Do your research. Become informed by utilizing museums, galleries, auction houses, other collectors, art books & websites. What is the state of the current art scene? Allow yourself to form opinions but don’t be too quick to judge. Learn the art of discernment, which does not judge. The bottom line must be what lights you up, so even if your investment doesn’t increase significantly over the years, you will still be happy with it being in your collection.
One important question is, are you looking to put together a cohesive collection or do you want to shoot from the hip and allow your collection to evolve over time, as a reflection of your eclectic and evolving tastes? Think twice about buying for a particular spot in your home or trying to match the sofa, etc. Your decor and address will change with the fashion, but the art in your collection will remain.
So be careful to avoid fashion trends. For instance, with notable exceptions, I have noticed over 35 years in the business that in down economies people tend to gravitate more to bright colors and fun, raw paintings, which express a longing for freedom and better days. When consumer confidence is higher, people come back to more serious classical idioms.
A word about branding
I have found collectors gravitate to a brand, when it comes to selecting artists. If an artist can do anything, they probably don’t have a significant contribution to make that distinguishes their brand from other artists. Artist hate this, of course, but as a collector, it’s important to know what you are collecting is part of an evolving body of work, created with authenticity and confidence by an artist who has a specific life mission.
If you want your collection to reflect your particular sensibility, you may want to establish some guidelines. Do you enjoy subjective or objective (abstract) art? Is there an historical period that appeals to you, perhaps a famous artist or movement from the past or present who inspires you? Are you interested in what is being done today, keeping in mind contemporary art is a far better value for the emerging collector? Will your collection focus on a particular region, idiom, movement, medium or subject? Do you prefer a certain genre, i.e. impressionism, expressionism, realism. Are you all about found-object art or the avant-garde? Or do your tastes more classical.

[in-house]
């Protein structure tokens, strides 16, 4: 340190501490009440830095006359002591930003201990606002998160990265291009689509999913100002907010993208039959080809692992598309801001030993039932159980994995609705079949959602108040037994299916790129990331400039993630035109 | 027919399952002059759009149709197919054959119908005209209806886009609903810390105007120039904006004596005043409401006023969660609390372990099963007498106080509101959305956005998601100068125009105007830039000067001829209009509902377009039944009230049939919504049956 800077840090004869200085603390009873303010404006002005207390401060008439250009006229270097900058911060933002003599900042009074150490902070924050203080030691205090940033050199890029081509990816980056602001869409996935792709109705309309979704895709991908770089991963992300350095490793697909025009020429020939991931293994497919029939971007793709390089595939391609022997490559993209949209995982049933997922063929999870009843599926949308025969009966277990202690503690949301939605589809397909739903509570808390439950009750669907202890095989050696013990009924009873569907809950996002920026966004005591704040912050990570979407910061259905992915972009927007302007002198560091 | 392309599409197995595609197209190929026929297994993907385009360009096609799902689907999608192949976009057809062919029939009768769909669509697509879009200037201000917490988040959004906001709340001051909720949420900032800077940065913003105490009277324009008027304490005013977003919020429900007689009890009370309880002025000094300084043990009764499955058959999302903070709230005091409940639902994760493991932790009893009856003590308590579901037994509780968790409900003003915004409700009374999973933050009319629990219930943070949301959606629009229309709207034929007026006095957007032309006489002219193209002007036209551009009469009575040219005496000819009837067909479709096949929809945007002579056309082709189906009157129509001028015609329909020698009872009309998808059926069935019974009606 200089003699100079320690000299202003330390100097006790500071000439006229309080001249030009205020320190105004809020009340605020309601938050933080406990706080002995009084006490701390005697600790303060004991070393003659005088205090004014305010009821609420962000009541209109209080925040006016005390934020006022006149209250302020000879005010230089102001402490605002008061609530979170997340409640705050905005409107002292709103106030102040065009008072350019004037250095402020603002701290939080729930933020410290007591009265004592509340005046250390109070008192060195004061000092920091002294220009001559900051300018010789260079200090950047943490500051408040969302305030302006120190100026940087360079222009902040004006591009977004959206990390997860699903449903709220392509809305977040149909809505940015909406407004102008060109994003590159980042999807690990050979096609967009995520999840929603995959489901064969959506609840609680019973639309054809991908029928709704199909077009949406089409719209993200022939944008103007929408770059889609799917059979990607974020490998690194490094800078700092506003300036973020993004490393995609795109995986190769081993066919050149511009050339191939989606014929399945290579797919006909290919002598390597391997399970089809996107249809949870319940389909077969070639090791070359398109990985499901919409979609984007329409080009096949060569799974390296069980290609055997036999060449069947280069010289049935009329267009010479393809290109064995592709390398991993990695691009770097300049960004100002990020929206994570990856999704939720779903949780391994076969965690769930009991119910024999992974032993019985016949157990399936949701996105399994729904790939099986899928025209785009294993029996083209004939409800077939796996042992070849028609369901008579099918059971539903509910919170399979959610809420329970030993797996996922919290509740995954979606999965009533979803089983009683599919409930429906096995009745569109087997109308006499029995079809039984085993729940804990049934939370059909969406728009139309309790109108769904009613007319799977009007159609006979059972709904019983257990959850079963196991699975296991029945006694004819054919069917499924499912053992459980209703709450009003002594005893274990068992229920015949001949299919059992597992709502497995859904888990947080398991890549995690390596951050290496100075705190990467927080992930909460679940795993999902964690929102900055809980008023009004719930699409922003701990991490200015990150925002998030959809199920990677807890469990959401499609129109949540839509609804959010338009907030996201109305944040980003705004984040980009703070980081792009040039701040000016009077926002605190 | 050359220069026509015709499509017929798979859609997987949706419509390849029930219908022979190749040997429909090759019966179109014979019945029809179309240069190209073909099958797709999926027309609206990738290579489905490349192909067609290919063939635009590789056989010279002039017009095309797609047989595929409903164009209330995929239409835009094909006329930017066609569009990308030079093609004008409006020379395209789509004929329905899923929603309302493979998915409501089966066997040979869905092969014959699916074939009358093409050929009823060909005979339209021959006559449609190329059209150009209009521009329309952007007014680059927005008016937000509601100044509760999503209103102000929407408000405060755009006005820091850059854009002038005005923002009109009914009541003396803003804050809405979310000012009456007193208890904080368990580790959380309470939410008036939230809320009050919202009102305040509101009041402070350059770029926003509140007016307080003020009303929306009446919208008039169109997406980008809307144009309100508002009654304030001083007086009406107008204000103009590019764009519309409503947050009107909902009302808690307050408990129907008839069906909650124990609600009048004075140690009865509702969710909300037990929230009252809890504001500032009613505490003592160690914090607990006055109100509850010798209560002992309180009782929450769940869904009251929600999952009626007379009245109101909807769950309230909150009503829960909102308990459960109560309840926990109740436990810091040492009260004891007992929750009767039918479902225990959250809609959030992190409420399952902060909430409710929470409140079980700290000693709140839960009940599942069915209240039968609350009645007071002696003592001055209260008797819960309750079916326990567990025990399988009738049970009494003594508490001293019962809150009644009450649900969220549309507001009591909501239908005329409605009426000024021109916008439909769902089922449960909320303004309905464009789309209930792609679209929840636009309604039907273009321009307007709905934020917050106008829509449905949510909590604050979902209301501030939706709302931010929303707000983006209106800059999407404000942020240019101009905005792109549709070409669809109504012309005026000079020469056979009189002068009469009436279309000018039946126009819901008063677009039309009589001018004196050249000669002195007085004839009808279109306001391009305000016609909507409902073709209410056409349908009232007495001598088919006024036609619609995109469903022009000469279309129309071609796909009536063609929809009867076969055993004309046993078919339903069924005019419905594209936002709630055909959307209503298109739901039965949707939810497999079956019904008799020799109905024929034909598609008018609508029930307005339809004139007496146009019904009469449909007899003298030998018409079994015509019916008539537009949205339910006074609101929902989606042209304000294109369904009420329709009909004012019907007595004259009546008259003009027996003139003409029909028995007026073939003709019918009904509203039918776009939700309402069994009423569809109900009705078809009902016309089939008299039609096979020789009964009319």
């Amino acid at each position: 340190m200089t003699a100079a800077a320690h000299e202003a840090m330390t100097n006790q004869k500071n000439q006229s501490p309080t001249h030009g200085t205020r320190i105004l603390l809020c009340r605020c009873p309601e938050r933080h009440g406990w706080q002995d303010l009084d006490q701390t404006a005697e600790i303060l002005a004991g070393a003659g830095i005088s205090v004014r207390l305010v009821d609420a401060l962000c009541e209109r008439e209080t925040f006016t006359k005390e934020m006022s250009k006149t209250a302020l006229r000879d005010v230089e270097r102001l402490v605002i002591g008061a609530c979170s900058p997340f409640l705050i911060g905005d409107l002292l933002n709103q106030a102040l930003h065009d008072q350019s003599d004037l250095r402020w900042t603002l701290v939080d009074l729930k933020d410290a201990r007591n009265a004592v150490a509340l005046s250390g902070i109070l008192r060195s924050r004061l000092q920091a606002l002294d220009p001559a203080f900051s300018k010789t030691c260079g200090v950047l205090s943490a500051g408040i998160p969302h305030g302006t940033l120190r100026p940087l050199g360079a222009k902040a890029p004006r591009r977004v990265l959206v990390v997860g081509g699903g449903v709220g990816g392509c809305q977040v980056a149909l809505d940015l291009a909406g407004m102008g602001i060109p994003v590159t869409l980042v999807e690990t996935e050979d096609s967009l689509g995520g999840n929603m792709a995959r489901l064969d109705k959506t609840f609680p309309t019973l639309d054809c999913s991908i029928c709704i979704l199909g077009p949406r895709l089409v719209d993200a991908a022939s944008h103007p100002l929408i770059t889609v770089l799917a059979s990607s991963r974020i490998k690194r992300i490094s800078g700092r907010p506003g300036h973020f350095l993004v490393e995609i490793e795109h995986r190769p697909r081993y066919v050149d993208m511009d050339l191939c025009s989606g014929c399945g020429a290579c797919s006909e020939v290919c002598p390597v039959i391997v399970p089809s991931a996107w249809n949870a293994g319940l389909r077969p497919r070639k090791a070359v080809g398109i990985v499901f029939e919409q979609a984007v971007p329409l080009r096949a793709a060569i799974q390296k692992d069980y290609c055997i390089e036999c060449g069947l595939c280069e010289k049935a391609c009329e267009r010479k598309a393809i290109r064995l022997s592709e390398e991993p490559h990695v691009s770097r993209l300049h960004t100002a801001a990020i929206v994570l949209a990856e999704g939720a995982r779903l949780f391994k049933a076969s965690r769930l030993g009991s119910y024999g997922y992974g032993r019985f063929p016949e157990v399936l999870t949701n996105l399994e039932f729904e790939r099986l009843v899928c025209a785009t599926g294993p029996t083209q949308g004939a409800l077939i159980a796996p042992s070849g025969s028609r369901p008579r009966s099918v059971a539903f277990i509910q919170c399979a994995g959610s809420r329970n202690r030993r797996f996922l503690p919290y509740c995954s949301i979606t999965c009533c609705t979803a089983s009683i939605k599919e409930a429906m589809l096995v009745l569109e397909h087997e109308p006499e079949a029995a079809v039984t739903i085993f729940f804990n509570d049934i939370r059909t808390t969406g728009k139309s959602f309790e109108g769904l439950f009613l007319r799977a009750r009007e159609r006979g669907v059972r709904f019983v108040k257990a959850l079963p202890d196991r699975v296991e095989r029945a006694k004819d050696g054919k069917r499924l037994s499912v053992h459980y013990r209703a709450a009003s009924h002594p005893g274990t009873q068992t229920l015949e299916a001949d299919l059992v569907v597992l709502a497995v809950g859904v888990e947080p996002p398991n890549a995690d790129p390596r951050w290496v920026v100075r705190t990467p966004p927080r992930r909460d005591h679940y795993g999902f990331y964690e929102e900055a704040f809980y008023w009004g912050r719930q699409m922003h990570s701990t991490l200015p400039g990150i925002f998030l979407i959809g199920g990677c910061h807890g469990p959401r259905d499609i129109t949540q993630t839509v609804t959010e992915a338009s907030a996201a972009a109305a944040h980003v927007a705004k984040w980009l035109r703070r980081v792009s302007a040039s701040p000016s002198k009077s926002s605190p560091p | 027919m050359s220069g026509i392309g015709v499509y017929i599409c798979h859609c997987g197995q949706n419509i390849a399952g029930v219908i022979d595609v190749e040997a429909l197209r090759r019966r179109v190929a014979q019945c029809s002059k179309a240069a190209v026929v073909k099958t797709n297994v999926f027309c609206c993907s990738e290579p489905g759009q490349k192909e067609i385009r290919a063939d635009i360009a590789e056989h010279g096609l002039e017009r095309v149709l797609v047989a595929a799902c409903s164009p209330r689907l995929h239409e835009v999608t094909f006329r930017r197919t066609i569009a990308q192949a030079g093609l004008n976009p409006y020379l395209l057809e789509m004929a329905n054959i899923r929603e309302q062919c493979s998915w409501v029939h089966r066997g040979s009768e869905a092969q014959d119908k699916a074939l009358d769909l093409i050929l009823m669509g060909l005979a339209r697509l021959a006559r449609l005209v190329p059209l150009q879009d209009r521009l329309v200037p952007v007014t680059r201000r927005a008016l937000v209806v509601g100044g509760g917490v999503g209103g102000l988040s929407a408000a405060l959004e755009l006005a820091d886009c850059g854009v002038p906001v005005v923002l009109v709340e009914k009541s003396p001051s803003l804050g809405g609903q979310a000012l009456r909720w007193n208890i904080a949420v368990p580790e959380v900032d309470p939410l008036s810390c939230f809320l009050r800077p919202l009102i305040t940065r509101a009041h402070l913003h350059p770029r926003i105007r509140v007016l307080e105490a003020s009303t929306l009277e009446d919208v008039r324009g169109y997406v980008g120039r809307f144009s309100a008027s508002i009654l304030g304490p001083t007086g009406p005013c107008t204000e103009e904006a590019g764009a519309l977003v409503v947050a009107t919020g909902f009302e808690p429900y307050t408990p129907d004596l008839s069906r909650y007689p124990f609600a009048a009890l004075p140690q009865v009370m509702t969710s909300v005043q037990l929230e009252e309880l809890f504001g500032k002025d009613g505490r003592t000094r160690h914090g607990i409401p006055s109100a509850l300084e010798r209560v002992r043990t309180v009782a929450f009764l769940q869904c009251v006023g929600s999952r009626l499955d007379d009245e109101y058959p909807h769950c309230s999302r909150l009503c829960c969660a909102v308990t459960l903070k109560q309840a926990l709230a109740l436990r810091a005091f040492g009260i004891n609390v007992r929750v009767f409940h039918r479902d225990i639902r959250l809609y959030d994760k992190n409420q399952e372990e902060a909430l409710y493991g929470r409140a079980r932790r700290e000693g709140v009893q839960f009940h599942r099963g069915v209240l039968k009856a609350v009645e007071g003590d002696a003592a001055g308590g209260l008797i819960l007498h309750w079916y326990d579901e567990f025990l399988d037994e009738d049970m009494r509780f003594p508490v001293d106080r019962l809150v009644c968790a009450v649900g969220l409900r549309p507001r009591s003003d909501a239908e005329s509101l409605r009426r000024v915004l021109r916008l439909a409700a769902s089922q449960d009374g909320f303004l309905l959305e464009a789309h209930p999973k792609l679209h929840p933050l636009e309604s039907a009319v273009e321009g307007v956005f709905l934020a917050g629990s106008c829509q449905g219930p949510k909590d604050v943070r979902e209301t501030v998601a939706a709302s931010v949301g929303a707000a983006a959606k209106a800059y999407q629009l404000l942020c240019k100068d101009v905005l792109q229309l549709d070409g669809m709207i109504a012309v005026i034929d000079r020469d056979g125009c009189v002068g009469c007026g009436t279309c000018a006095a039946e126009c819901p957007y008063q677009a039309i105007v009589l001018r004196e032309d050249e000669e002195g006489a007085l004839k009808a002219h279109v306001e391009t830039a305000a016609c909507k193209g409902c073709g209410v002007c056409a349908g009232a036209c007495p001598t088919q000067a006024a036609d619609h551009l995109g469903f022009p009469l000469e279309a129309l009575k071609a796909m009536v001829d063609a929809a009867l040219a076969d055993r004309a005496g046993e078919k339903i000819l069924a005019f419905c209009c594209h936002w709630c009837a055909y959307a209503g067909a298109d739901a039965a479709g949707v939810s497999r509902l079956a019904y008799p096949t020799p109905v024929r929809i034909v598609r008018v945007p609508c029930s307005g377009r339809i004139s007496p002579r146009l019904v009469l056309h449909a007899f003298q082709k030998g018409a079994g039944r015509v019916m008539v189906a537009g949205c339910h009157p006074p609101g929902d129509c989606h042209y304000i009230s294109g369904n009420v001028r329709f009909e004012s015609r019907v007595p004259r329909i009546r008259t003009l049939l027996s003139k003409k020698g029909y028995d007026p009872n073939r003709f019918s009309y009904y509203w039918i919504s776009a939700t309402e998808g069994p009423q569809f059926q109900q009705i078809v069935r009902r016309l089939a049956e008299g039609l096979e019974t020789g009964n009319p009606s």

There are many ways to appreciate and determine quality in fine art. Keep in mind, art only speaks to you when you are quiet. That’s why art rarely sells in a nightclub. The impact of quality is often immediate. So trust your instincts. If an artwork calls out to you, listen for what it’s saying. Take it aside, spend some quality quiet time with it. Take action to hold the work until you can make a final decision. You may live to regret not acquiring a new treasure but rarely have I heard of a person who regretted owning a work of art they really love.
What to look for in a work of art
In addition to the emotional impact, there are other factors to take into consideration. Depending on the art work in question some are more important than others. What is the aesthetic and historical relevance? Aspects such as composition, color, surface, mannerliness (touch), expressiveness are very important in an abstract piece whereas narrative, subject, paint quality, light on form and draftsmanship might be more important in realism. Become acquainted with the jargon of art. Understand the difference and function of “decorative art” vs. “fine art.” Be sure you know the difference between an original and a “hand-touched” reproduction. There are no government regulations to prevent fraud in the art world. Be concerned about archival quality – will it stand up over time? Learn to recognize quality in all it’s aspects.
Value vs. Cost
The value of a work of art is not necessarily the same as it’s cost. As with any purchase the art consumer is looking for the value to be greater than the cost. Prices in art have come down considerably from the ’80’s. Art collectors are more savvy today, not as subject to hype and the empty promises of a huge trun-around of investment. Even though art collecting is still considered one of the best long term investments you can make it is unrealistic to buy art for the sole purpose of making a financial killing. The bottom line is this: is the personal satisfaction and value you will derive from owning the work of art worth the cost?
What makes for a good art investment?
In contemporary art (living artists), prices are determined by the quality of art, the stature of the artist (gallery/museum shows, notoriety, collections, provenance of works, etc) and the fair market value of his/her work. Emerging artists are a good long term investment if their work is of consistently high quality and if the artist has proven he/she is on a solid career track.
Try it out first! We are happy to come to your home or office, and consult with you about your collection as it relates to your environment, even hanging works of art that interest you for a 2-3 week trial.
Guaranteed Value Statement
The Maniscalco Gallery is pioneering a new concept in collecting art. As a way of standing behind our work and protecting and enhancing the value of their work to our collectors we are guaranteeing the value of each work of art sold at the Maniscalco Gallery:
Within one year of purchasing a work of art at the Maniscalco Gallery you have the option to trade up, applying the original cost you paid toward the acquisition of another work of art that is at least twice the price of the original work of art you purchased.
Now it is possible to upgrade or change out your collection at a later date without risking the devaluation of your current collection!